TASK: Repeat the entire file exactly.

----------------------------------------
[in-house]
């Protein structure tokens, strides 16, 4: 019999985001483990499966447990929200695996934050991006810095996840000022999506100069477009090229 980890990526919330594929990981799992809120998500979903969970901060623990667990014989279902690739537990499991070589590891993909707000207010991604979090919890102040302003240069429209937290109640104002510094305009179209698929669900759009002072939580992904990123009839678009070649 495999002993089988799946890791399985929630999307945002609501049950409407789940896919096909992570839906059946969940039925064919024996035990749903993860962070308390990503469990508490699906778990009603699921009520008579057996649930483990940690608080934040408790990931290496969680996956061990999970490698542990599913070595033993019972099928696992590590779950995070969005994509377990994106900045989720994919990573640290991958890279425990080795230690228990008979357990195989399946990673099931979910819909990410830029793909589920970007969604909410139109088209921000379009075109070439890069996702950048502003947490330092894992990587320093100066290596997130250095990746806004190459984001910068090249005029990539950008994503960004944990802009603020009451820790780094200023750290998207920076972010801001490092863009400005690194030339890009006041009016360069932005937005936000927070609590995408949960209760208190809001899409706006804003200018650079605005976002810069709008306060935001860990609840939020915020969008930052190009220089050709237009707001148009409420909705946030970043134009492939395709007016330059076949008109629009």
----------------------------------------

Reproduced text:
[in-house]
């Protein structure tokens, strides 16, 4: 019999985001483990499966447990929200695996934050991006810095996840000022999506100069477009090229 980890990526919330594929990981799992809120998500979903969970901060623990667990014989279902690739537990499991070589590891993909707000207010991604979090919890102040302003240069429209937290109640104002510094305009179209698929669900759009002072939580992904990123009839678009070649 495999002993089988799946890791399985929630999307945002609501049950409407789940896919096909992570839906059946969940039925064919024996035990749903993860962070308390990503469990508490699906778990009603699921009520008579057996649930483990940690608080934040408790990931290496969680996956061990999970490698542990599913070595033993019972099928696992590590779950995070969005994509377990994106900045989720994919990573640290991958890279425990080795230690228990008979357990195989399946990673099931979910819909990410830029793909589920970007969604909410139109088209921000379009075109070439890069996702950048502003947490330092894992990587320093100066290596997130250095990746806004190459984001910068090249005029990539950008994503960004944990802009603020009451820790780094200023750290998207920076972010801001490092863009400005690194030339890009006041009016360069932005937005936000927070609590995408949960209760208190809001899409706006804003200018650079605005976002810069709008306060935001860990609840939020915020969008930052190009220089050709237009707001148009409420909705946030970043134009492939395709007016330059076949008109629009």